Wonderfully mysterious, M78 is the brightest swath of nebulosity in a group of specterlike glows some 2½° northeast of Alnitak (Zeta [ζ] Orionis), the eastern star in Orion’s Belt. Pierre Méchain discovered M78 in early 1780 and wrote to Charles Messier that the nebula surrounded two “fairly bright nuclei.” These nuclei are two 10th-magnitude stars (HD 38563A and HD 38563B), and the chief illuminators of the surrounding nebulae. While the ultraviolet radiation streaming from these stars is not hot enough to cause the nearby gas to glow, their light does scatter off dust particles, making them shine by reflected light.
Messier resolved M78 into a “[c]luster of stars, with a lot of nebulosity,” while William Parsons, Earl of Rosse, added it to his list of spiral nebulae. However, in wasn’t until 1919 that Vesto Slipher at Lowell Observatory took its spectrum and found its true nature was a reflection nebula. Lord Rosse was likely seeing arcing filaments of dust that curl around the central stars, giving it a pseudo-spiral form.
These dark bands also divide the shining clouds into sections, which we see as the nebulosities NGC 2064, NGC 2067, NGC 2071, and McNeil’s Nebula (which flares into view only when its illuminating variable star V1647 Orionis experiences an outburst). All are associated with the Orion Molecular Cloud Complex some 1,350 light-years distant, which includes the Orion Nebula.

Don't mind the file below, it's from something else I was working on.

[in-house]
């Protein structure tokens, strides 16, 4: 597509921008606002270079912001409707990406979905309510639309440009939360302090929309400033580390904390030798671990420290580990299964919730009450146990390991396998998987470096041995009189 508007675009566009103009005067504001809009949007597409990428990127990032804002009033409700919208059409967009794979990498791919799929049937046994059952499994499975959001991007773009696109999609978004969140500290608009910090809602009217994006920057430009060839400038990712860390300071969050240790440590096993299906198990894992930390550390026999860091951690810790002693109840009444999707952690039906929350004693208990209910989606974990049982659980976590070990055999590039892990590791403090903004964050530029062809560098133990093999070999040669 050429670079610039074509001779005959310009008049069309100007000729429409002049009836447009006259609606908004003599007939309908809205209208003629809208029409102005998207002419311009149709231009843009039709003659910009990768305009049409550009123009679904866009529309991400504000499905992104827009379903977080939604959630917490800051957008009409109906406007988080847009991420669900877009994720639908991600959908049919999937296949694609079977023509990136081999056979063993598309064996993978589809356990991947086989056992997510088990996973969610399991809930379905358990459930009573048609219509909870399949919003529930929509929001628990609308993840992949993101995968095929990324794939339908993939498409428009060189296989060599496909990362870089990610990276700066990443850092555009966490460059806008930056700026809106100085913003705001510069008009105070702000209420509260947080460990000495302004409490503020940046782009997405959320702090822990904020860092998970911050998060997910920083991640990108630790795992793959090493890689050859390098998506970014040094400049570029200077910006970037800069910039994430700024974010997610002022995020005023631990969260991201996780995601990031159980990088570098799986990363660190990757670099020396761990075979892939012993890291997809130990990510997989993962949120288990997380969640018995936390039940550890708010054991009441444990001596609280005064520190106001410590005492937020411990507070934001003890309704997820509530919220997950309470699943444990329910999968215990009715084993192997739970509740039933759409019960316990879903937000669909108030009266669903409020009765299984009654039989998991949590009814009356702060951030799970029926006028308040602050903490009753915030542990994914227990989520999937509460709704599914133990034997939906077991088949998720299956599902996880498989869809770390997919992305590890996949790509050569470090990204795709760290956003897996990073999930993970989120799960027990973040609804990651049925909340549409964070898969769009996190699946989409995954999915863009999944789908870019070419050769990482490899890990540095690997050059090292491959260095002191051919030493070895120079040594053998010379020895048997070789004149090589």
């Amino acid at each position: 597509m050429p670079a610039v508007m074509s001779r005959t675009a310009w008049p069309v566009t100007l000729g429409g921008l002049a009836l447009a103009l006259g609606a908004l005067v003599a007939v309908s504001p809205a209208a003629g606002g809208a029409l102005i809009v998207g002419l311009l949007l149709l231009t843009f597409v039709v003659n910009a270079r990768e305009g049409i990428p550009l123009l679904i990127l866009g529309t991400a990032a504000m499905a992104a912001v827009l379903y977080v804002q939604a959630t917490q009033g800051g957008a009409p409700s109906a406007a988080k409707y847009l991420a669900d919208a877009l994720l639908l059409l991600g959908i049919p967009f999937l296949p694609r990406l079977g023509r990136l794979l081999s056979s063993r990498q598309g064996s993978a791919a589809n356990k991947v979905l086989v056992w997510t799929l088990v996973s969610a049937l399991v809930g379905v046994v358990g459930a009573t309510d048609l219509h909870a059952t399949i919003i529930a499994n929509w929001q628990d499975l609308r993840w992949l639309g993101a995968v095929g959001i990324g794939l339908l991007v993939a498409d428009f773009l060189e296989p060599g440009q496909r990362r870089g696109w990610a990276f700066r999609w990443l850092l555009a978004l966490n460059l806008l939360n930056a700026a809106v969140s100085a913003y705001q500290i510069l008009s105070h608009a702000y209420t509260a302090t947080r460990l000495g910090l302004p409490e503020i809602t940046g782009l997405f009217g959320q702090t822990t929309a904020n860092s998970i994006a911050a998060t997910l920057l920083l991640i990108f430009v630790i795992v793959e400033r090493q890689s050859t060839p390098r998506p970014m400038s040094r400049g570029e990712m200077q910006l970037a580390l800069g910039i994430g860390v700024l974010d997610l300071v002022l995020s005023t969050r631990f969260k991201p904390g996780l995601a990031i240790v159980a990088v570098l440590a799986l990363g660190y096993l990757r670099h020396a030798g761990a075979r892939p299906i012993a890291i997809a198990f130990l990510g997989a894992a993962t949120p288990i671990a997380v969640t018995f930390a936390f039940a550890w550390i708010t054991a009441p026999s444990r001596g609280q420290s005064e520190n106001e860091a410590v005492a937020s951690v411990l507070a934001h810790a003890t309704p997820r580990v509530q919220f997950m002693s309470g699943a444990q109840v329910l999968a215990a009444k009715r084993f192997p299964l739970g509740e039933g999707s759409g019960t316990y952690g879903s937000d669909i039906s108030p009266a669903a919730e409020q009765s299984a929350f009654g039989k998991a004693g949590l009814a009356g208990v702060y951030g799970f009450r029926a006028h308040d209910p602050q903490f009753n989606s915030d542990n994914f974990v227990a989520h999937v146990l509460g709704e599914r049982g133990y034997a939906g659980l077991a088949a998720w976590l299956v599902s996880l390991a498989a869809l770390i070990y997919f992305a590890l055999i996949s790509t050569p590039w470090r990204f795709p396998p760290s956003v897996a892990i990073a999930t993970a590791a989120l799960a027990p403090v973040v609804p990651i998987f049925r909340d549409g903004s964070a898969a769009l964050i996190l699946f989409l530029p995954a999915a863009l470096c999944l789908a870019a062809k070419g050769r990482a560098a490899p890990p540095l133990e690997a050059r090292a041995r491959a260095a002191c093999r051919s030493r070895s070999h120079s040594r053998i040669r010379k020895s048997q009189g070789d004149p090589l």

M78 shines at 8th magnitude and measures 8′ by 6′ — about as large as M77 in Cetus and a magnitude brighter! Under a dark sky, it is visible through binoculars. Small telescopes will show its two 10th-magnitude stars burning through the nebulosity like bloodless eyes peering through a frosty window. Larger telescopes at moderate to high magnifications will shatter the nebulosity into bright fans, wisps, and streamers tickled by dark skeletal fingers of dust. Unseen to our eyes are the clusters with hundreds of newborn stars embedded deep within the nebula’s dusty folds, as well as a family of 45 infant T Tauri stars less than 10 million years young, whose cool cores have yet to ignite.
Make sure to explore Astronomy’s full list of 101 cosmic objects you must see. New entries will be added each week throughout 2022.
To get the latest astronomical news and observing content delivered directly to your door, subscribe to Astronomy magazine today!